MusicMusic Features

Cindy Wilson Goes Beyond the Beehive With Her Psychedelic Second Act

Born of a Beatles-themed birthday party, the B-52s’ Cindy Wilson’s new project is a fresh adventure for a longtime rocker. “A lot of people are just curious, ’cause it’s like a 60-year-old woman going back and doing rock and roll,” Wilson says with a laugh. “It’s really insane.”

While some entering their seventh decade might be ready for retirement, Wilson twinkles with excitement at the thought of starting from the ground up. “I wouldn’t have it any other way,” she says. “I don’t want anything given to me; I want to earn it. Like I said, it’s an adventure. It’s like going back and starting over with the B-52s. Hey, why not?”

Though the new project is eponymously titled, Wilson never uses the word “solo” to describe it. Instead, the project seems formed out of camaraderie and mutual admiration between Wilson and co-founder Ryan Monahan (Easter Island).

Monahan, who studied music formally in Connecticut, blew Wilson away when his band played at her son’s birthday party eight years ago. “They were so good!” Wilson recalls, “It was the best party we’ve ever, ever thrown. And I’m talking about adult or kid party!”

Wilson continued to hire the band for parties, and got to know Monahan well. When Wilson was asked to play an R.E.M. tribute show, she invited Monahan to perform with her. “We had gotten to know him by then, the family.” He was the only young, local musician whom she thought could get R.E.M.’s nuance right. “Anything I threw at him, he just knocked out of the park,” she says. “I’ve never seen a kid that can do this.”

From there, the two began performing together regularly, and the current project slowly took shape. After working in the studio with engineer Suny Lyons, Wilson recalls thinking, “OK, Suny has to be in the band. There’s just no doubt about it.” Lyons agreed. Lemuel Hayes joined on drums, and Marie Davon (Powerkompany) jumped on board playing strings.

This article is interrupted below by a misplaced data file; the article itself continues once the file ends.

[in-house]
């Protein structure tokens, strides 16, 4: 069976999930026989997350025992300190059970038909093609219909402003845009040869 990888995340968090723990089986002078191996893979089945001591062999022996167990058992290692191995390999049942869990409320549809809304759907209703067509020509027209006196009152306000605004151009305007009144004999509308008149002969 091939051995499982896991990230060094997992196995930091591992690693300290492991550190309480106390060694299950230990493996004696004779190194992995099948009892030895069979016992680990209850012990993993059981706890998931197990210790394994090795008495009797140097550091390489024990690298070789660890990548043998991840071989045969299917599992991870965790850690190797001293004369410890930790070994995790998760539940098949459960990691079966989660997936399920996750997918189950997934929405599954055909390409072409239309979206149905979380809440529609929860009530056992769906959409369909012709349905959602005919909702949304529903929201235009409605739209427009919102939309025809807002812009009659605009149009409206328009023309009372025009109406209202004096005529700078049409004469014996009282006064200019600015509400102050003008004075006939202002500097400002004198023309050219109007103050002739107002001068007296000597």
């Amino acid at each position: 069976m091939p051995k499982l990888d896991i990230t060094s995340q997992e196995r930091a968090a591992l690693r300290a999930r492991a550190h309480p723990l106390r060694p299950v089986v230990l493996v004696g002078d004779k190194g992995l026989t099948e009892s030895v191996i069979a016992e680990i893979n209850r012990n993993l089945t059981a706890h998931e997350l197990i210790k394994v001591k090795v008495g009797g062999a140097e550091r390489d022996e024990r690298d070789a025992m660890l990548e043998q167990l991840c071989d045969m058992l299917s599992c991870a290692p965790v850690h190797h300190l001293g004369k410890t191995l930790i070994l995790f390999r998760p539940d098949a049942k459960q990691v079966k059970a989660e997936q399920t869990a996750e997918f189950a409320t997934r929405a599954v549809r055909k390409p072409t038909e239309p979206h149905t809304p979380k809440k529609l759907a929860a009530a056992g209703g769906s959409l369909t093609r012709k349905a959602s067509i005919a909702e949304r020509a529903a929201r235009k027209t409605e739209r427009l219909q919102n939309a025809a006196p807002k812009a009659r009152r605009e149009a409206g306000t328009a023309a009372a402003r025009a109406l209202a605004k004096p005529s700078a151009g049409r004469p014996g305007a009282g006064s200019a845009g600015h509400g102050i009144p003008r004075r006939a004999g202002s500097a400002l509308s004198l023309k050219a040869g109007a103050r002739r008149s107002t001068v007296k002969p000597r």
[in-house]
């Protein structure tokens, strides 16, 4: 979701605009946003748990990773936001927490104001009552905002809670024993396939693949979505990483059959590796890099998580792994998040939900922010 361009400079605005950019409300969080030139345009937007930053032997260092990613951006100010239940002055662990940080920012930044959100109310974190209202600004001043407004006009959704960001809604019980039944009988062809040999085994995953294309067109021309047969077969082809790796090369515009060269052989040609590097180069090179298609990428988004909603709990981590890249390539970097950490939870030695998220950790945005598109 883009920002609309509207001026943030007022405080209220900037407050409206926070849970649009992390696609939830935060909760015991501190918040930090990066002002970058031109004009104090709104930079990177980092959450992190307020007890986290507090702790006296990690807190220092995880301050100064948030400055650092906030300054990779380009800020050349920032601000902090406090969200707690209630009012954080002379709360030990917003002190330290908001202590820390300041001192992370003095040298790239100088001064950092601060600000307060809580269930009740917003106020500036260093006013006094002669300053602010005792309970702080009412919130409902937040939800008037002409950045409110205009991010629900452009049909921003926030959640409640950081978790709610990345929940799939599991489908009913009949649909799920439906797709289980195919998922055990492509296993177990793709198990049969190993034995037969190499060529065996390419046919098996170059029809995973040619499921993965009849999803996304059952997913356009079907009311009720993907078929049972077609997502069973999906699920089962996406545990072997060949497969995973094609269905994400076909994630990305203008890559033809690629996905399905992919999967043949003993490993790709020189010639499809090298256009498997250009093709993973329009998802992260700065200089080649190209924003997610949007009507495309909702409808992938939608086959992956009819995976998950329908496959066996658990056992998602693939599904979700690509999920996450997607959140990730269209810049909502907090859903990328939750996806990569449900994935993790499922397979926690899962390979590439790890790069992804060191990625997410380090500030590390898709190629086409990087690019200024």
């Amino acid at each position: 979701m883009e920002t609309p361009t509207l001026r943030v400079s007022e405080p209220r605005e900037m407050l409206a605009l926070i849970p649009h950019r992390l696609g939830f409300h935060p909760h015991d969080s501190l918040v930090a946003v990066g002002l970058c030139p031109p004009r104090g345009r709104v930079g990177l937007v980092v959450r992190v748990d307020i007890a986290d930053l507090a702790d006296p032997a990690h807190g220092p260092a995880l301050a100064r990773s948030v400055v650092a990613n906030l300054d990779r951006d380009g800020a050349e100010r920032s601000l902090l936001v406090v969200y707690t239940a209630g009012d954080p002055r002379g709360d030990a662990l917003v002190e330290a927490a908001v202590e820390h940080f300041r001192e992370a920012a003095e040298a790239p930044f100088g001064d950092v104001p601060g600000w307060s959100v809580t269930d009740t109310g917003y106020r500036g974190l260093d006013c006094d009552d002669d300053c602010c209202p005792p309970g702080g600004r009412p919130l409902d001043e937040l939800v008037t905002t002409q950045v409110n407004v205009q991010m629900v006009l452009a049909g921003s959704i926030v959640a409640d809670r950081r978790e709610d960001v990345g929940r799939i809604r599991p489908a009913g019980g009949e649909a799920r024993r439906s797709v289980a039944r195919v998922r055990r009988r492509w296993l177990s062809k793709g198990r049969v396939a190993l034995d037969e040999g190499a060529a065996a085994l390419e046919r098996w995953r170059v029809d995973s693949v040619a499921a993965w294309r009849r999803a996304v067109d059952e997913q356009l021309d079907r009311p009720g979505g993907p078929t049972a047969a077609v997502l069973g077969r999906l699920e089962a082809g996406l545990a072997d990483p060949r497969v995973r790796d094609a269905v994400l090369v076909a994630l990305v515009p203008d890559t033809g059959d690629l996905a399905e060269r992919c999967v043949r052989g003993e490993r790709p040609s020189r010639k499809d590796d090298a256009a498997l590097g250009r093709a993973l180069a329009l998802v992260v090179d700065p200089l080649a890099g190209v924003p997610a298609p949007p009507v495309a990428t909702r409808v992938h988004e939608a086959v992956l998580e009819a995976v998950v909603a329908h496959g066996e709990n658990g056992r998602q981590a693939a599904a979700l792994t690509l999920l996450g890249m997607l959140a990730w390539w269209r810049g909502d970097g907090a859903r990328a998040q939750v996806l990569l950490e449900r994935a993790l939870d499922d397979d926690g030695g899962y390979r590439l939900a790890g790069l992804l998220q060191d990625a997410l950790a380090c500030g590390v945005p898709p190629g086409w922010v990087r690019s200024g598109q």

The group’s music reflects its writing process, which is somewhat experimental. “I had never done this sort of, like, Pollack, let’s throw paint at the wall and see what sticks kind of thing,” Monahan says. Wilson introduced Monahan to the fun of improvisation, while Monahan brought structure to the band. “It’s a combination of both now,” Wilson says.

If you’re looking for a B-52s spinoff, you’ll likely be disappointed. Though the new project features Wilson and a lot of spunk, “this music is as far from the B-52s… as you can get,” Monahan says. It’s psychedelic pop-rock featuring layers of instrumentation, sometimes even including pencils and soda bottles. And the experimentation doesn’t stop there. Wilson says she has been “taught how to sing a different way. Not always singing [with] a rocking, hard-rock voice. Sometimes a lighter touch conveys more than the hard.” Listeners will still hear the clarity and power of classic Wilson, only with greater nuance.

Wilson’s group has a lot in store. Monahan says they’ve started working on new material, “which is kinda funny, because the [first] album isn’t even out yet.” More touring—planned for this summer—and music videos are also a priority. Perhaps most exciting, though, is interest from an unnamed record label. Though she is hesitant to say too much, “We’re right there,” Wilson says.

Everything seems to be moving forward, thanks to much hard work. “We’re still building,” says Wilson. “Like I said, we have to prove ourselves. We’ll have to prove ourselves the whole way.”

Editor’s note: In advance of her AthFest show, Wilson will appear at Wuxtry Records for a signing event from 2–4 p.m. Friday.